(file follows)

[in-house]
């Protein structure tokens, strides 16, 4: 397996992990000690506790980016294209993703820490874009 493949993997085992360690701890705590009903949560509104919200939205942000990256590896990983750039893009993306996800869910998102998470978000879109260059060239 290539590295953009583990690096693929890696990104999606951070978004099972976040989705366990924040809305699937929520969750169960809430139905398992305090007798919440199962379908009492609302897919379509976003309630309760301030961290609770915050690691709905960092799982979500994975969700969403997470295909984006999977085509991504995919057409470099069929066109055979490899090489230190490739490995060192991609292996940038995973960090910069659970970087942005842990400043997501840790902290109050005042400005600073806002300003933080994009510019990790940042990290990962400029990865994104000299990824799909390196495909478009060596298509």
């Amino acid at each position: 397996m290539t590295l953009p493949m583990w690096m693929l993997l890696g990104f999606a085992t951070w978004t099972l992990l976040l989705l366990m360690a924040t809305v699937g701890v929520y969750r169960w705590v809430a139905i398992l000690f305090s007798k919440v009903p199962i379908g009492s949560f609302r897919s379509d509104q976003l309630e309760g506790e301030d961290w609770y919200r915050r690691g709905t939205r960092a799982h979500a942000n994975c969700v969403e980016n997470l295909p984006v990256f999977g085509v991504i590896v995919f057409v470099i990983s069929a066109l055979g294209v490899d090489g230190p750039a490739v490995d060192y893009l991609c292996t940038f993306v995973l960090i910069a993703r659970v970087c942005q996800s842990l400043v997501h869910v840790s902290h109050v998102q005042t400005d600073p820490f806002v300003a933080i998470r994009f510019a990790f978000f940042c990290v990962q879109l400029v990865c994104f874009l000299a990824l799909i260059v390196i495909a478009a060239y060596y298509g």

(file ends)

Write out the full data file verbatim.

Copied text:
[in-house]
């Protein structure tokens, strides 16, 4: 397996992990000690506790980016294209993703820490874009 493949993997085992360690701890705590009903949560509104919200939205942000990256590896990983750039893009993306996800869910998102998470978000879109260059060239 290539590295953009583990690096693929890696990104999606951070978004099972976040989705366990924040809305699937929520969750169960809430139905398992305090007798919440199962379908009492609302897919379509976003309630309760301030961290609770915050690691709905960092799982979500994975969700969403997470295909984006999977085509991504995919057409470099069929066109055979490899090489230190490739490995060192991609292996940038995973960090910069659970970087942005842990400043997501840790902290109050005042400005600073806002300003933080994009510019990790940042990290990962400029990865994104000299990824799909390196495909478009060596298509």
């Amino acid at each position: 397996m290539t590295l953009p493949m583990w690096m693929l993997l890696g990104f999606a085992t951070w978004t099972l992990l976040l989705l366990m360690a924040t809305v699937g701890v929520y969750r169960w705590v809430a139905i398992l000690f305090s007798k919440v009903p199962i379908g009492s949560f609302r897919s379509d509104q976003l309630e309760g506790e301030d961290w609770y919200r915050r690691g709905t939205r960092a799982h979500a942000n994975c969700v969403e980016n997470l295909p984006v990256f999977g085509v991504i590896v995919f057409v470099i990983s069929a066109l055979g294209v490899d090489g230190p750039a490739v490995d060192y893009l991609c292996t940038f993306v995973l960090i910069a993703r659970v970087c942005q996800s842990l400043v997501h869910v840790s902290h109050v998102q005042t400005d600073p820490f806002v300003a933080i998470r994009f510019a990790f978000f940042c990290v990962q879109l400029v990865c994104f874009l000299a990824l799909i260059v390196i495909a478009a060239y060596y298509g």